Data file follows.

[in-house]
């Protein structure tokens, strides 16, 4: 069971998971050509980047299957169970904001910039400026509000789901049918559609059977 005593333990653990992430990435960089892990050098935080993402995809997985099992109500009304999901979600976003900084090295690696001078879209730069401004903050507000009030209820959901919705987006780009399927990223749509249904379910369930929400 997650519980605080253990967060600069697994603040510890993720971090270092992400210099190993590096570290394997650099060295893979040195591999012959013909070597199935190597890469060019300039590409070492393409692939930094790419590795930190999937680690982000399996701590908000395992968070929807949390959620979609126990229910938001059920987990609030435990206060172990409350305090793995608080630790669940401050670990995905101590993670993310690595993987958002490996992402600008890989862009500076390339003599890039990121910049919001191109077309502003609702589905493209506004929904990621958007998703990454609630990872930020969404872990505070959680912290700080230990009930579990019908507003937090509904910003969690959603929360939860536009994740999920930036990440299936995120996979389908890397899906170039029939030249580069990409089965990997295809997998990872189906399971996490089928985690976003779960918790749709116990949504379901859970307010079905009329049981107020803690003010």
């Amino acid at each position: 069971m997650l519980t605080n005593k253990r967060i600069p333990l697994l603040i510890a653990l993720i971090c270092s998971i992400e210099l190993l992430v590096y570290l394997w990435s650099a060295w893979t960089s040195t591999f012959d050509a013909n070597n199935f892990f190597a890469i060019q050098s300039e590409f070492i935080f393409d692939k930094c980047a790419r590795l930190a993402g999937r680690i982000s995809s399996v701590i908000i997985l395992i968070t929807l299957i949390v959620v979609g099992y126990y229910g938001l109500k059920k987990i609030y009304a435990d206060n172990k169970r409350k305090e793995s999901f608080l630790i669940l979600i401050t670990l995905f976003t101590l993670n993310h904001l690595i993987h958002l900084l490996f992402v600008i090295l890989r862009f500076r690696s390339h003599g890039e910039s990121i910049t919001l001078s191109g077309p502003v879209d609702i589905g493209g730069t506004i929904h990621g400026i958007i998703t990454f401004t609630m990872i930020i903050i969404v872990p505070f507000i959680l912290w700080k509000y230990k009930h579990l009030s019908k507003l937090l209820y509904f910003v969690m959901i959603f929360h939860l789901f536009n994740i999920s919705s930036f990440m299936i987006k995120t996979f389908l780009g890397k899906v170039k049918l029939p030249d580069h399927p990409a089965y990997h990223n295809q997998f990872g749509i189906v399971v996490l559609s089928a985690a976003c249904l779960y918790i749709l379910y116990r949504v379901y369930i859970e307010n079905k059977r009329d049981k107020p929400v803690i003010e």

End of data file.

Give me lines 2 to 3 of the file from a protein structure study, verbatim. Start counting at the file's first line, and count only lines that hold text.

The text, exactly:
């Protein structure tokens, strides 16, 4: 069971998971050509980047299957169970904001910039400026509000789901049918559609059977 005593333990653990992430990435960089892990050098935080993402995809997985099992109500009304999901979600976003900084090295690696001078879209730069401004903050507000009030209820959901919705987006780009399927990223749509249904379910369930929400 997650519980605080253990967060600069697994603040510890993720971090270092992400210099190993590096570290394997650099060295893979040195591999012959013909070597199935190597890469060019300039590409070492393409692939930094790419590795930190999937680690982000399996701590908000395992968070929807949390959620979609126990229910938001059920987990609030435990206060172990409350305090793995608080630790669940401050670990995905101590993670993310690595993987958002490996992402600008890989862009500076390339003599890039990121910049919001191109077309502003609702589905493209506004929904990621958007998703990454609630990872930020969404872990505070959680912290700080230990009930579990019908507003937090509904910003969690959603929360939860536009994740999920930036990440299936995120996979389908890397899906170039029939030249580069990409089965990997295809997998990872189906399971996490089928985690976003779960918790749709116990949504379901859970307010079905009329049981107020803690003010």
């Amino acid at each position: 069971m997650l519980t605080n005593k253990r967060i600069p333990l697994l603040i510890a653990l993720i971090c270092s998971i992400e210099l190993l992430v590096y570290l394997w990435s650099a060295w893979t960089s040195t591999f012959d050509a013909n070597n199935f892990f190597a890469i060019q050098s300039e590409f070492i935080f393409d692939k930094c980047a790419r590795l930190a993402g999937r680690i982000s995809s399996v701590i908000i997985l395992i968070t929807l299957i949390v959620v979609g099992y126990y229910g938001l109500k059920k987990i609030y009304a435990d206060n172990k169970r409350k305090e793995s999901f608080l630790i669940l979600i401050t670990l995905f976003t101590l993670n993310h904001l690595i993987h958002l900084l490996f992402v600008i090295l890989r862009f500076r690696s390339h003599g890039e910039s990121i910049t919001l001078s191109g077309p502003v879209d609702i589905g493209g730069t506004i929904h990621g400026i958007i998703t990454f401004t609630m990872i930020i903050i969404v872990p505070f507000i959680l912290w700080k509000y230990k009930h579990l009030s019908k507003l937090l209820y509904f910003v969690m959901i959603f929360h939860l789901f536009n994740i999920s919705s930036f990440m299936i987006k995120t996979f389908l780009g890397k899906v170039k049918l029939p030249d580069h399927p990409a089965y990997h990223n295809q997998f990872g749509i189906v399971v996490l559609s089928a985690a976003c249904l779960y918790i749709l379910y116990r949504v379901y369930i859970e307010n079905k059977r009329d049981k107020p929400v803690i003010e």